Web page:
Exploring the Implications of White Teacher Identity in a Critical Participatory Action Research Study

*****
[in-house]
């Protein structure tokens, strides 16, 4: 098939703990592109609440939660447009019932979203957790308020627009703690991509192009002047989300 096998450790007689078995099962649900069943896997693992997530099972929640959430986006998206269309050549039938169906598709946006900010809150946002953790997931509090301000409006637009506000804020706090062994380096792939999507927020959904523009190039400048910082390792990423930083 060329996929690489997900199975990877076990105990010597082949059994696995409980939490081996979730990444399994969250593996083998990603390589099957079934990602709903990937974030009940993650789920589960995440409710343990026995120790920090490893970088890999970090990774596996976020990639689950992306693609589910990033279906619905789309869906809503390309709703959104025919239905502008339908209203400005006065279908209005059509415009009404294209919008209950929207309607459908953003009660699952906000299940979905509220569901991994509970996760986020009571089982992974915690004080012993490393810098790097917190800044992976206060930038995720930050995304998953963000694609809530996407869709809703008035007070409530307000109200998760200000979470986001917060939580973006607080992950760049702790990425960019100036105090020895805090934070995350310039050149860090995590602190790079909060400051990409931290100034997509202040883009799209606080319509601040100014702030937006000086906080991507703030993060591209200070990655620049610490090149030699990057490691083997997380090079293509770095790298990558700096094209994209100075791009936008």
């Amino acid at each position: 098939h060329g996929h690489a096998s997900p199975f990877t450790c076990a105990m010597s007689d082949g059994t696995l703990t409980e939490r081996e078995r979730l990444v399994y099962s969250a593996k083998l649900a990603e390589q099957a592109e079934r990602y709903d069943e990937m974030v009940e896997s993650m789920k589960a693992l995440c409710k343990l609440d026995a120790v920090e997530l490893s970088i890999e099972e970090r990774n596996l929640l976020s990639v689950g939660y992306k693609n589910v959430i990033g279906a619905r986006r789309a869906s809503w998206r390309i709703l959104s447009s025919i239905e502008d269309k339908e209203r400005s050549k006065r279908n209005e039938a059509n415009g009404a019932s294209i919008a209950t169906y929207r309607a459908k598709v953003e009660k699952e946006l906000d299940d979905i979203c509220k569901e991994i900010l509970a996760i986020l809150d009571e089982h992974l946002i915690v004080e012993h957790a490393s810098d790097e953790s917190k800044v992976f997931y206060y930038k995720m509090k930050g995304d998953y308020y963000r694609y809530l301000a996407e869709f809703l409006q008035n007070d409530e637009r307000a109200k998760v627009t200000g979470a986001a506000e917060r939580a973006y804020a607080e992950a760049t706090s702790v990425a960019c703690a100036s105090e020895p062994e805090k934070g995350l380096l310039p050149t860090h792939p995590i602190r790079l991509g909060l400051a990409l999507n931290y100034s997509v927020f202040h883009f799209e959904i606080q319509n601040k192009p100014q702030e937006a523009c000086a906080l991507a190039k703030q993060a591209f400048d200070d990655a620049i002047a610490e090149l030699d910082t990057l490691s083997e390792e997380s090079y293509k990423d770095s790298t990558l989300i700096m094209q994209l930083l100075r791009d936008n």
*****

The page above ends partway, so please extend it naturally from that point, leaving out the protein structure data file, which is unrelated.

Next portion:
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I am convinced that there is an urgent need for transformative work among white teachers in North America in general, and in southern Ontario specifically, that engages them in a critical understanding of their racial identity. This dissertation research project undertakes a possible way to invite teachers into such dialogue. Using critical participatory action research (CPAR) as a methodology, this project focused on developing race consciousness among six white teachers from an independent school in southern Ontario. I led these teachers in a series of workshops that attempted to guide them through an understanding of their white identity in order to observe the possibility of increasing their “race cognizance” (Frankenberg, 1993). I explain the findings by uncovering and analyzing narrative themes that emerged from the data. Throughout this work, I have attempted to honour the words of W.E.B. DuBois (1903), who claimed long ago that “the hands of none of us are clean if we bend not our energies to righting these great wrongs.” The great wrongs he spoke—the wrongs of racism, of white supremacy, of dismissing the import of racial justice work—though long ago, are ongoing, shifting and being perpetuated most notably in places where our youth are being nurtured. The urgency of the work of challenging the complicity and lack of awareness among white teachers is work that I have taken up in this project.